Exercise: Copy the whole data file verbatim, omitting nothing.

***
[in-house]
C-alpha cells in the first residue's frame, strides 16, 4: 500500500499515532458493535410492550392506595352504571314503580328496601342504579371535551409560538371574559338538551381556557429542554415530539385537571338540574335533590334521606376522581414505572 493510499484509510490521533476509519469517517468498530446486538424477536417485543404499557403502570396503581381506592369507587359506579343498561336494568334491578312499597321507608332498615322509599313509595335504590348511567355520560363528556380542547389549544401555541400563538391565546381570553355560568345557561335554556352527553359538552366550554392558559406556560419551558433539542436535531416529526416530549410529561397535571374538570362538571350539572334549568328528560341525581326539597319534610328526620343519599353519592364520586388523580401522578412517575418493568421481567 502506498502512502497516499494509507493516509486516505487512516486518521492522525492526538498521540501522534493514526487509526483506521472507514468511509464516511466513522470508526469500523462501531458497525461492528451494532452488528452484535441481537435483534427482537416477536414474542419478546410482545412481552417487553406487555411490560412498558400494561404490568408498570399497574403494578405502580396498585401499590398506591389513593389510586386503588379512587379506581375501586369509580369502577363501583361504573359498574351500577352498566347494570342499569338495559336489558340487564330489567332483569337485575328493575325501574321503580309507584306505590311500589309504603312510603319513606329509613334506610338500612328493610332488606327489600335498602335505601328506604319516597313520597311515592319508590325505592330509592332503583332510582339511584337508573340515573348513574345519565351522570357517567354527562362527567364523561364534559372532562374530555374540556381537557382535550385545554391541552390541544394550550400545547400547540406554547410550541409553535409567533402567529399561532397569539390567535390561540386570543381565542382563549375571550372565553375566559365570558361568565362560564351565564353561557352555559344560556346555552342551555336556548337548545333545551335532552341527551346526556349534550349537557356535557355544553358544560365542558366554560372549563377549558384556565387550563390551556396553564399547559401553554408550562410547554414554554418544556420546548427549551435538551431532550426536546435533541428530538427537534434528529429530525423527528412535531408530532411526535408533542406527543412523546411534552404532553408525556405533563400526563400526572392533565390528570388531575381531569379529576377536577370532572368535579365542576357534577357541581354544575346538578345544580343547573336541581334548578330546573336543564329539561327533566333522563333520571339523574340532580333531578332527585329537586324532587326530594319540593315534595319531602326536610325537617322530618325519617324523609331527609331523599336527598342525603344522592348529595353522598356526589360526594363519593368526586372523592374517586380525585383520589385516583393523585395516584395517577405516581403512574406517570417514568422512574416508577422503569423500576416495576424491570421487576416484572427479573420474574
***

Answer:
[in-house]
C-alpha cells in the first residue's frame, strides 16, 4: 500500500499515532458493535410492550392506595352504571314503580328496601342504579371535551409560538371574559338538551381556557429542554415530539385537571338540574335533590334521606376522581414505572 493510499484509510490521533476509519469517517468498530446486538424477536417485543404499557403502570396503581381506592369507587359506579343498561336494568334491578312499597321507608332498615322509599313509595335504590348511567355520560363528556380542547389549544401555541400563538391565546381570553355560568345557561335554556352527553359538552366550554392558559406556560419551558433539542436535531416529526416530549410529561397535571374538570362538571350539572334549568328528560341525581326539597319534610328526620343519599353519592364520586388523580401522578412517575418493568421481567 502506498502512502497516499494509507493516509486516505487512516486518521492522525492526538498521540501522534493514526487509526483506521472507514468511509464516511466513522470508526469500523462501531458497525461492528451494532452488528452484535441481537435483534427482537416477536414474542419478546410482545412481552417487553406487555411490560412498558400494561404490568408498570399497574403494578405502580396498585401499590398506591389513593389510586386503588379512587379506581375501586369509580369502577363501583361504573359498574351500577352498566347494570342499569338495559336489558340487564330489567332483569337485575328493575325501574321503580309507584306505590311500589309504603312510603319513606329509613334506610338500612328493610332488606327489600335498602335505601328506604319516597313520597311515592319508590325505592330509592332503583332510582339511584337508573340515573348513574345519565351522570357517567354527562362527567364523561364534559372532562374530555374540556381537557382535550385545554391541552390541544394550550400545547400547540406554547410550541409553535409567533402567529399561532397569539390567535390561540386570543381565542382563549375571550372565553375566559365570558361568565362560564351565564353561557352555559344560556346555552342551555336556548337548545333545551335532552341527551346526556349534550349537557356535557355544553358544560365542558366554560372549563377549558384556565387550563390551556396553564399547559401553554408550562410547554414554554418544556420546548427549551435538551431532550426536546435533541428530538427537534434528529429530525423527528412535531408530532411526535408533542406527543412523546411534552404532553408525556405533563400526563400526572392533565390528570388531575381531569379529576377536577370532572368535579365542576357534577357541581354544575346538578345544580343547573336541581334548578330546573336543564329539561327533566333522563333520571339523574340532580333531578332527585329537586324532587326530594319540593315534595319531602326536610325537617322530618325519617324523609331527609331523599336527598342525603344522592348529595353522598356526589360526594363519593368526586372523592374517586380525585383520589385516583393523585395516584395517577405516581403512574406517570417514568422512574416508577422503569423500576416495576424491570421487576416484572427479573420474574